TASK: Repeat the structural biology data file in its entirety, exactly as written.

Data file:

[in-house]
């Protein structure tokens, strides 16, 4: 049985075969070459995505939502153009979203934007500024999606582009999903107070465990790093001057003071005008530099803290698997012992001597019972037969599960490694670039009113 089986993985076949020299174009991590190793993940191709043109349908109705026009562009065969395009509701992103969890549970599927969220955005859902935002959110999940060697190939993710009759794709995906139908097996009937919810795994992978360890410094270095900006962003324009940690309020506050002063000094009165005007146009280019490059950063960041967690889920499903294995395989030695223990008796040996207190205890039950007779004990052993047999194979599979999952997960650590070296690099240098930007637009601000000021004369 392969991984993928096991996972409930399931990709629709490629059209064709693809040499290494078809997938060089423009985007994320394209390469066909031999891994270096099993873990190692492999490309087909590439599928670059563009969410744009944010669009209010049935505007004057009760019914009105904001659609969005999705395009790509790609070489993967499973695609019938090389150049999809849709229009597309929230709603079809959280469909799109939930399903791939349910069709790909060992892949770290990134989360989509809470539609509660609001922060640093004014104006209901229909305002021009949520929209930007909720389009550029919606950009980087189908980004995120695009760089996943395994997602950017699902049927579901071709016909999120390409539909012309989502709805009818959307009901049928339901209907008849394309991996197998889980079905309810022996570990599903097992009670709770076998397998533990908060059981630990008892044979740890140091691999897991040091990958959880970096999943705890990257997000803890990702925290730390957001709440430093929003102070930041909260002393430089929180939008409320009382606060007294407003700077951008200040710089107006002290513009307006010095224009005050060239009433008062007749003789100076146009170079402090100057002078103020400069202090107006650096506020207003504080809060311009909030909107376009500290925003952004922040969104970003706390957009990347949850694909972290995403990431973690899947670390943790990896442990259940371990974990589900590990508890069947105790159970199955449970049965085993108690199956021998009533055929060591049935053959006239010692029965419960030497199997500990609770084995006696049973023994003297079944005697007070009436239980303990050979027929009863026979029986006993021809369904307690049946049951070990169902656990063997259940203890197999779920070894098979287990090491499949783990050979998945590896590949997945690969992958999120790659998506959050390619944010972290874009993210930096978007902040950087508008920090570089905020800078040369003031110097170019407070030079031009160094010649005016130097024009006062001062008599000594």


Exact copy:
[in-house]
């Protein structure tokens, strides 16, 4: 049985075969070459995505939502153009979203934007500024999606582009999903107070465990790093001057003071005008530099803290698997012992001597019972037969599960490694670039009113 089986993985076949020299174009991590190793993940191709043109349908109705026009562009065969395009509701992103969890549970599927969220955005859902935002959110999940060697190939993710009759794709995906139908097996009937919810795994992978360890410094270095900006962003324009940690309020506050002063000094009165005007146009280019490059950063960041967690889920499903294995395989030695223990008796040996207190205890039950007779004990052993047999194979599979999952997960650590070296690099240098930007637009601000000021004369 392969991984993928096991996972409930399931990709629709490629059209064709693809040499290494078809997938060089423009985007994320394209390469066909031999891994270096099993873990190692492999490309087909590439599928670059563009969410744009944010669009209010049935505007004057009760019914009105904001659609969005999705395009790509790609070489993967499973695609019938090389150049999809849709229009597309929230709603079809959280469909799109939930399903791939349910069709790909060992892949770290990134989360989509809470539609509660609001922060640093004014104006209901229909305002021009949520929209930007909720389009550029919606950009980087189908980004995120695009760089996943395994997602950017699902049927579901071709016909999120390409539909012309989502709805009818959307009901049928339901209907008849394309991996197998889980079905309810022996570990599903097992009670709770076998397998533990908060059981630990008892044979740890140091691999897991040091990958959880970096999943705890990257997000803890990702925290730390957001709440430093929003102070930041909260002393430089929180939008409320009382606060007294407003700077951008200040710089107006002290513009307006010095224009005050060239009433008062007749003789100076146009170079402090100057002078103020400069202090107006650096506020207003504080809060311009909030909107376009500290925003952004922040969104970003706390957009990347949850694909972290995403990431973690899947670390943790990896442990259940371990974990589900590990508890069947105790159970199955449970049965085993108690199956021998009533055929060591049935053959006239010692029965419960030497199997500990609770084995006696049973023994003297079944005697007070009436239980303990050979027929009863026979029986006993021809369904307690049946049951070990169902656990063997259940203890197999779920070894098979287990090491499949783990050979998945590896590949997945690969992958999120790659998506959050390619944010972290874009993210930096978007902040950087508008920090570089905020800078040369003031110097170019407070030079031009160094010649005016130097024009006062001062008599000594």